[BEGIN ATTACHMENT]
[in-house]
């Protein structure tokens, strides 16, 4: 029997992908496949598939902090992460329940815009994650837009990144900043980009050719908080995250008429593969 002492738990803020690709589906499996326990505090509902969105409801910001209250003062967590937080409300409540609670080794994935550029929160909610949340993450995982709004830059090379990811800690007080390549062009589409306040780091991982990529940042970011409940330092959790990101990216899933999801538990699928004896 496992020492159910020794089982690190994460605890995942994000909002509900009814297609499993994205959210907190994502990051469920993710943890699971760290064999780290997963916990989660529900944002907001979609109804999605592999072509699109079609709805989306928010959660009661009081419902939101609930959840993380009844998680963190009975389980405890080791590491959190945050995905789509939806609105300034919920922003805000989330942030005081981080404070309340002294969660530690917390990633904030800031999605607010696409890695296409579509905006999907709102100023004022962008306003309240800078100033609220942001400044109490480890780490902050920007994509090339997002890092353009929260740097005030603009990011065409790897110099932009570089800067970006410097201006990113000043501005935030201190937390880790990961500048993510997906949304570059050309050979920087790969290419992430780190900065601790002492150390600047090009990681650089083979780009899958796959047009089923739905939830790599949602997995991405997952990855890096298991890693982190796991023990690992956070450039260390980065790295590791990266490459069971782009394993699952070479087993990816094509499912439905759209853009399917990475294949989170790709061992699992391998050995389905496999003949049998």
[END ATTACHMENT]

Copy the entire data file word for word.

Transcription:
[in-house]
């Protein structure tokens, strides 16, 4: 029997992908496949598939902090992460329940815009994650837009990144900043980009050719908080995250008429593969 002492738990803020690709589906499996326990505090509902969105409801910001209250003062967590937080409300409540609670080794994935550029929160909610949340993450995982709004830059090379990811800690007080390549062009589409306040780091991982990529940042970011409940330092959790990101990216899933999801538990699928004896 496992020492159910020794089982690190994460605890995942994000909002509900009814297609499993994205959210907190994502990051469920993710943890699971760290064999780290997963916990989660529900944002907001979609109804999605592999072509699109079609709805989306928010959660009661009081419902939101609930959840993380009844998680963190009975389980405890080791590491959190945050995905789509939806609105300034919920922003805000989330942030005081981080404070309340002294969660530690917390990633904030800031999605607010696409890695296409579509905006999907709102100023004022962008306003309240800078100033609220942001400044109490480890780490902050920007994509090339997002890092353009929260740097005030603009990011065409790897110099932009570089800067970006410097201006990113000043501005935030201190937390880790990961500048993510997906949304570059050309050979920087790969290419992430780190900065601790002492150390600047090009990681650089083979780009899958796959047009089923739905939830790599949602997995991405997952990855890096298991890693982190796991023990690992956070450039260390980065790295590791990266490459069971782009394993699952070479087993990816094509499912439905759209853009399917990475294949989170790709061992699992391998050995389905496999003949049998």